Status: In Texas, only medically qualified individuals may possess or use CBD oil. State licensed businesses are allowed to dispense, cultivate and process low THC marijuana.
|CBD Program||Medical Program||Recreational Program||Are Applications Open?|
|Legal||Not legal||Not legal||closed|
Number of Texas Marijuana Business Licenses Licenses Available
Texas Medical Marijuana Dispensary Application License Guidelines
In Texas, a Dispensing Organization license authorizes an organization to cultivate, process and dispense low-THC cannabis to prescribed patients.
There are no limitations stated in the Texas Compassionate Use Act regarding the number of Dispensing Organization licenses to be awarded. The Act allows for a market-based system, where the number of licenses and location of dispensing organizations are based on market factors such as patient population. As the program grows, new licensing opportunities may become available.
The Department accepted applications for Dispensing Organization licenses from March 1, 2017, through March 31, 2017. The department received 43 applications and awarded licenses to the top 3 scoring applicants in December 2017.
Application Fee: $7,356 (required upon application submission)
License Fee: $488,520 for a two-year period (required upon approval of license)
Biennial Renewal Fee: $318,511 (required every other year to renew license validity)
RECOMMENDED TEXAS MARIJUANA BUSINESS PLANS FOR DISPENSARY APPLICATION:
- Texas Application Guide & Checklist
- Marijuana Business Plan Package
- Business & Operations Plan Template
- Cultivation Plan Template
- Manufacturing/Processing Plan Template
- Environmental Plan Template
- Financial Plan Template
- Fire Safety Plan Template
- Inventory Control Plan Template
- Patient Education Plan Template
- Patient Recordkeeping Plan Template
- Product Safety Plan Template
- Security Plan Template
- Staffing Plan Template
- Suitability of Proposed Plan Template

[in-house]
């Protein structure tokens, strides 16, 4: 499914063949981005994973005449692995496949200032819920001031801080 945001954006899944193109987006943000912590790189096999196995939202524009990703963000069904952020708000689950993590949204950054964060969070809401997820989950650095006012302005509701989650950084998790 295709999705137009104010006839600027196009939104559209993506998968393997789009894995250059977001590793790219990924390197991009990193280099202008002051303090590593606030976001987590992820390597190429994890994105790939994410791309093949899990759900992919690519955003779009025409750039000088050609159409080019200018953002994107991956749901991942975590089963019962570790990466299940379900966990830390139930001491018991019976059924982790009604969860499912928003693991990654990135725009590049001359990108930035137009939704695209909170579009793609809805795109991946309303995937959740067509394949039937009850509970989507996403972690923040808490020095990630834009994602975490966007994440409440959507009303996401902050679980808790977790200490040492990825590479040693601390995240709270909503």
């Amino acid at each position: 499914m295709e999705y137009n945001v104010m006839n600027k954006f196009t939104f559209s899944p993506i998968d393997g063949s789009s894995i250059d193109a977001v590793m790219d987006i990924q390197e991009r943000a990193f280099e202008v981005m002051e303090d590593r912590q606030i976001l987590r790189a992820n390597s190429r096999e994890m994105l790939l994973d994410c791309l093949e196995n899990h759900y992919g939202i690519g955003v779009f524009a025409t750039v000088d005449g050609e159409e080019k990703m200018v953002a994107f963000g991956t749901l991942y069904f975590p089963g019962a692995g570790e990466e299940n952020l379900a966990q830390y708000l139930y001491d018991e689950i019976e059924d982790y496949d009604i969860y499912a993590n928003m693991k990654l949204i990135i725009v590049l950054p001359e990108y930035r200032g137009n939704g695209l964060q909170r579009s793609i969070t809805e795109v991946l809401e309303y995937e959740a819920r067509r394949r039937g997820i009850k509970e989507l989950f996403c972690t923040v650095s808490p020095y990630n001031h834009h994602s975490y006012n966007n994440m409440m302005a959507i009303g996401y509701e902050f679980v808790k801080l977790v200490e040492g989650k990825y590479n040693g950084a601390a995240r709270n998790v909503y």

- Transportation Plan Template
The History of Texas Marijuana Business Licenses Marijuana
On June 1, 2015, Governor Greg Abbot signed Senate Bill 339, a limited medical marijuana bill, into law. Known as the Texas Compassionate Use Act, it is intended to allow some qualifying patients to access “low-THC cannabis,” marijuana that contains 10% or more cannabidiol (CBD) and not more than 0.5% tetrahydrocannabinol (THC). Intractable epilepsy was originally the only medical condition that could qualify patients to participate in the program.
The Texas Department of Public Safety was tasked to develop the administrative rules for the program which includes the requirements for state-regulated businesses known as “Dispensing Organizations” to cultivate, process, and distribute low-THC cannabis. In December 2017, the first licenses to dispense, cultivate, or process marijuana to fulfill the 2015 Compassionate Care Law were granted.
On July 14, 2019, House Bill 3703 was signed into law to expand the state’s Compassionate Use Program. House Bill 3703 will help the existing medical marijuana program grow by allowing more qualifying patients to join the program and by making the process to become a registered patient easier. The bill expands the list of qualifying medical conditions and requires the approval of one physician instead of two to become a registered patient. The new law will add all seizure disorders, multiple sclerosis, spasticity, ALS, autism, terminal cancer, and an incurable neurodegenerative disease as qualifying medical conditions.
As a result of the passage of House Bill 3703, the state is anticipating an increased patient demand and has determined it is necessary to license additional Dispensing Organizations. The Texas Department of Public Safety’s Compassionate Use Program began accepting applications for Dispensing Organization licenses on October 1, 2019, with intent to accept applications through November 1, 2019. However, on October 9, 2019, the Department rescinded the application forms and information with no explanation or indication if/when applications will resume.
Qualifying Medical Conditions: Intractable Epilepsy, All Seizure Disorders, Multiple Sclerosis, Spasticity, ALS, Autism, Terminal Cancer, and an Incurable Neurodegenerative Disease
June 1, 2015 – Senate Bill 339 was signed into law
September 18, 2015 – Compassionate Use Program Proposed Administrative Rules published
January 10, 2016 – Administrative Rules take effect
March 1, 2017 – Department began accepting applications for Dispensing Organizations
March 31, 2017 – Application submission deadline for Dispensing Organizations
By December 15, 2017 – Department awarded Dispensing Organization licenses to top 3 scoring applicants
July 14, 2019 – House Bill 3703 signed into law
October 1, 2019 – Department to open applications for additional Dispensing Organization licenses
October 9, 2019 – Department unexpectedly closed applications for additional Dispensing Organization licenses
TBD – Department to possibly re-open applications